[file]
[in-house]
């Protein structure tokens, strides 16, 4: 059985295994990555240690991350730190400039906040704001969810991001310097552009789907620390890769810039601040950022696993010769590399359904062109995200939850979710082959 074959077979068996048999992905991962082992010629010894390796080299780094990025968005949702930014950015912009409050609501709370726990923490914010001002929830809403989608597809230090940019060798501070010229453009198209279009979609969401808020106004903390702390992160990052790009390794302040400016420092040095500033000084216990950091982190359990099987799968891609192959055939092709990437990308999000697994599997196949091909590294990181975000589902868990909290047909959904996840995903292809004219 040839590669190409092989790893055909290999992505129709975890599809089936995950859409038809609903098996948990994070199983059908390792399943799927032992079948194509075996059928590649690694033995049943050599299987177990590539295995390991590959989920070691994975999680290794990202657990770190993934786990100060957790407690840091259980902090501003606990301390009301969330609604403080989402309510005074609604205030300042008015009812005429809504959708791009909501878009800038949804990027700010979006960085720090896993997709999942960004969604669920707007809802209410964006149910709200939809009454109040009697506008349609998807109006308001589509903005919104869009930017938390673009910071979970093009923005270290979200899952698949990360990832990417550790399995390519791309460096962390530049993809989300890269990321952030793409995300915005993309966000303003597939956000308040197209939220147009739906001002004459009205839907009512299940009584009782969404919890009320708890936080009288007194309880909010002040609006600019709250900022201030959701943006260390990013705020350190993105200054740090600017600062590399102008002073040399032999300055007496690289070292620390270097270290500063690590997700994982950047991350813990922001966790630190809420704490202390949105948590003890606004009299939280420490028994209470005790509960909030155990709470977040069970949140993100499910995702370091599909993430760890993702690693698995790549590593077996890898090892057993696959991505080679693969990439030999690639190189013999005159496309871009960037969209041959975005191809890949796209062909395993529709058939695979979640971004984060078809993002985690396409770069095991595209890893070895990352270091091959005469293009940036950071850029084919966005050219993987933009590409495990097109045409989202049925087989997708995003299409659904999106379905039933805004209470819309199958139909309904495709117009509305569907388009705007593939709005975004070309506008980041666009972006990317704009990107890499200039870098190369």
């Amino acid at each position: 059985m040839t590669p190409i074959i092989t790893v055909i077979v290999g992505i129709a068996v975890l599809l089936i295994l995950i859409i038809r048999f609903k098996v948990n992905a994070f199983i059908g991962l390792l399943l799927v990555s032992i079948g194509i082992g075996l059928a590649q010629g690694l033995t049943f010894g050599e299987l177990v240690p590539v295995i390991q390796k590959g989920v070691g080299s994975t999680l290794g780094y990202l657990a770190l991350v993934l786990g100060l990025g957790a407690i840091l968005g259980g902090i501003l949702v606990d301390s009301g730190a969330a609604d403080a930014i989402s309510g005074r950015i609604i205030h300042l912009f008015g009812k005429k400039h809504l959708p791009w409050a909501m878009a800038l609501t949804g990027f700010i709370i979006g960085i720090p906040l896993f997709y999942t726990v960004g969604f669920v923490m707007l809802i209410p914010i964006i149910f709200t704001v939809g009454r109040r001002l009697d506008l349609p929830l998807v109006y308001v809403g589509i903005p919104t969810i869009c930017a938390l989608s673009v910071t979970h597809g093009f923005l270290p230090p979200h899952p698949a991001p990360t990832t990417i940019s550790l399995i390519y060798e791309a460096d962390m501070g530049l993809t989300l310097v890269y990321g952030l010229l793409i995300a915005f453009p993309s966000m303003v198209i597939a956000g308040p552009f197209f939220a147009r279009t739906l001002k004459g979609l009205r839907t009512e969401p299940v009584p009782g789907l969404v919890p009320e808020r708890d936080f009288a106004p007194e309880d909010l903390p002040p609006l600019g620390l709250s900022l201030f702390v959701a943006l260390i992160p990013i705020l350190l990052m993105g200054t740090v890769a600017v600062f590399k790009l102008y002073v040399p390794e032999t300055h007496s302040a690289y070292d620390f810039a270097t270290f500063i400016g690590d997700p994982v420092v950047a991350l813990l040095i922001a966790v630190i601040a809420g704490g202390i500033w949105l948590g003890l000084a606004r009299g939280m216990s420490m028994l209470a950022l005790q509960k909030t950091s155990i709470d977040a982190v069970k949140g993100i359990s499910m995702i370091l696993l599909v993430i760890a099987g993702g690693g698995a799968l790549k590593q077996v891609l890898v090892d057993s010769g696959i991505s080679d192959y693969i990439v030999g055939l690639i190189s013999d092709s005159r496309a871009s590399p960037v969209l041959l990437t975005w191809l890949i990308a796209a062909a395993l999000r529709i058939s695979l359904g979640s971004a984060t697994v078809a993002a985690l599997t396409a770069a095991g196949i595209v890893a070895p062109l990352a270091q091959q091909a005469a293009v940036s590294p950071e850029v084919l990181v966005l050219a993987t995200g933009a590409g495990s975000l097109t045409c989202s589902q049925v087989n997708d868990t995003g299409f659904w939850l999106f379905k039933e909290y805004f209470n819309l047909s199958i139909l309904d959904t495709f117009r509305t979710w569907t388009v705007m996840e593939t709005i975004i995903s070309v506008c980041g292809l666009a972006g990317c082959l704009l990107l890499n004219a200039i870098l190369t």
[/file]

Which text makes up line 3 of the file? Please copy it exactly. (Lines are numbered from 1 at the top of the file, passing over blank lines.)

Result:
């Amino acid at each position: 059985m040839t590669p190409i074959i092989t790893v055909i077979v290999g992505i129709a068996v975890l599809l089936i295994l995950i859409i038809r048999f609903k098996v948990n992905a994070f199983i059908g991962l390792l399943l799927v990555s032992i079948g194509i082992g075996l059928a590649q010629g690694l033995t049943f010894g050599e299987l177990v240690p590539v295995i390991q390796k590959g989920v070691g080299s994975t999680l290794g780094y990202l657990a770190l991350v993934l786990g100060l990025g957790a407690i840091l968005g259980g902090i501003l949702v606990d301390s009301g730190a969330a609604d403080a930014i989402s309510g005074r950015i609604i205030h300042l912009f008015g009812k005429k400039h809504l959708p791009w409050a909501m878009a800038l609501t949804g990027f700010i709370i979006g960085i720090p906040l896993f997709y999942t726990v960004g969604f669920v923490m707007l809802i209410p914010i964006i149910f709200t704001v939809g009454r109040r001002l009697d506008l349609p929830l998807v109006y308001v809403g589509i903005p919104t969810i869009c930017a938390l989608s673009v910071t979970h597809g093009f923005l270290p230090p979200h899952p698949a991001p990360t990832t990417i940019s550790l399995i390519y060798e791309a460096d962390m501070g530049l993809t989300l310097v890269y990321g952030l010229l793409i995300a915005f453009p993309s966000m303003v198209i597939a956000g308040p552009f197209f939220a147009r279009t739906l001002k004459g979609l009205r839907t009512e969401p299940v009584p009782g789907l969404v919890p009320e808020r708890d936080f009288a106004p007194e309880d909010l903390p002040p609006l600019g620390l709250s900022l201030f702390v959701a943006l260390i992160p990013i705020l350190l990052m993105g200054t740090v890769a600017v600062f590399k790009l102008y002073v040399p390794e032999t300055h007496s302040a690289y070292d620390f810039a270097t270290f500063i400016g690590d997700p994982v420092v950047a991350l813990l040095i922001a966790v630190i601040a809420g704490g202390i500033w949105l948590g003890l000084a606004r009299g939280m216990s420490m028994l209470a950022l005790q509960k909030t950091s155990i709470d977040a982190v069970k949140g993100i359990s499910m995702i370091l696993l599909v993430i760890a099987g993702g690693g698995a799968l790549k590593q077996v891609l890898v090892d057993s010769g696959i991505s080679d192959y693969i990439v030999g055939l690639i190189s013999d092709s005159r496309a871009s590399p960037v969209l041959l990437t975005w191809l890949i990308a796209a062909a395993l999000r529709i058939s695979l359904g979640s971004a984060t697994v078809a993002a985690l599997t396409a770069a095991g196949i595209v890893a070895p062109l990352a270091q091959q091909a005469a293009v940036s590294p950071e850029v084919l990181v966005l050219a993987t995200g933009a590409g495990s975000l097109t045409c989202s589902q049925v087989n997708d868990t995003g299409f659904w939850l999106f379905k039933e909290y805004f209470n819309l047909s199958i139909l309904d959904t495709f117009r509305t979710w569907t388009v705007m996840e593939t709005i975004i995903s070309v506008c980041g292809l666009a972006g990317c082959l704009l990107l890499n004219a200039i870098l190369t």